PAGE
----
March 15th - Worth A Thousand Words

Pictures are imperfect things. They are only representations of the real. Like many kids, I went to Disney world when I was a child. There are photos of mousey little Elizabeth with massive glasses and buckteeth. I hadn’t quite grown into my ears yet either. It was a great look. Those photos don’t tell you that I got a Pooh Bear dressed as an Easter bunny from my grandparents on that trip that I fell in love with instantly. Or how much pizza I ate at the pizza planet arcade. Or how my brother and I didn’t fight much on that whole trip (much to my mother’s relief).

Those photos don’t depict who I am now. I grew into my ears, learned how to do make-up, fixed my eyes and grew another two and a half feet. Even current pictures aren’t me. My current Facebook Profile picture makes me look like an old world, old money, diva. I am not any of those things.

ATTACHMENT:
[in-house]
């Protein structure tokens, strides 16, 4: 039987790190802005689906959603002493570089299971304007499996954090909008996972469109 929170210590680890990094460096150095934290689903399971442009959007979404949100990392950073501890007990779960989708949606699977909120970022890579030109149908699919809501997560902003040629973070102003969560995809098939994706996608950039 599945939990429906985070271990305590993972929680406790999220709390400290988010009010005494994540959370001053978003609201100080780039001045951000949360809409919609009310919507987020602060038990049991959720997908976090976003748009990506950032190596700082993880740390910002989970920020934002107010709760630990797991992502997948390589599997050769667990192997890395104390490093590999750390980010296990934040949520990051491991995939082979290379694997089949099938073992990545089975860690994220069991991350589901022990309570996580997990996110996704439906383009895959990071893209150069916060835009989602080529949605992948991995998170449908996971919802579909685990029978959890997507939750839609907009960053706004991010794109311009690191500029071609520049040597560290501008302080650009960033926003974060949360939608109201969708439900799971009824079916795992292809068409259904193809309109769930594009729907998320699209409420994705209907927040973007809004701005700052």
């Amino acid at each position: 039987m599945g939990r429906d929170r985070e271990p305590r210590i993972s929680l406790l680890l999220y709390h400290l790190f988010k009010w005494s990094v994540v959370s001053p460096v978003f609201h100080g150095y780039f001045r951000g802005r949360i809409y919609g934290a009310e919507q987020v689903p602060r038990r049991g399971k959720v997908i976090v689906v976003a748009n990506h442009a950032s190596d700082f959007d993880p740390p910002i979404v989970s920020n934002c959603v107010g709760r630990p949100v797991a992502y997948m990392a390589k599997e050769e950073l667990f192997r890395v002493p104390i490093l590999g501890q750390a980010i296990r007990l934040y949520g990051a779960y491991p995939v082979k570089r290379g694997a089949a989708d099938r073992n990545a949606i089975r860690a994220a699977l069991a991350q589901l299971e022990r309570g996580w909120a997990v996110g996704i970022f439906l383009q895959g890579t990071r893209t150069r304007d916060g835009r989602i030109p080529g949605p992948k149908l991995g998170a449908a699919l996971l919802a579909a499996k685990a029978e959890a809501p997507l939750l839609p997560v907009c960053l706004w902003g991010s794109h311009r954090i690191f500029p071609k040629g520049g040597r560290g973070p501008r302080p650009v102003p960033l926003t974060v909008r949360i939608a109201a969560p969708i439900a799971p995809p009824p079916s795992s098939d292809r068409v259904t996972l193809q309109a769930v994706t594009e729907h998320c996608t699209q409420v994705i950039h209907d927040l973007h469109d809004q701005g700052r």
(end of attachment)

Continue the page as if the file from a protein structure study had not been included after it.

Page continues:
This idea is perfectly described by a wonderful piece of artwork by René Magritte called the “Treatchery of Images”. It’s very fancy. If you haven’t seen it, the image is a wonderful painting of a pipe. Below this simple wood pipe is written the phrase ‘Ceci n'est pas une pipe’. For those of you who do not speak French, it translates to ‘This is not a pipe’. It is only an image of a pipe and not an actual pipe.

‘The Picture of Dorian Gray’ by Oscar Wilde is a critique of society, art and human nature. It might be the only image in history that is not treacherous. Dorian Gray is a beautiful young man. After having is portrait painted, he makes a wish that he would remain youthful while is portrait will age and decay. Little did he know his wish would come true.

41Ypa-yhQyL._SX331_BO1,204,203,200_.jpg
literatureElizabeth Bird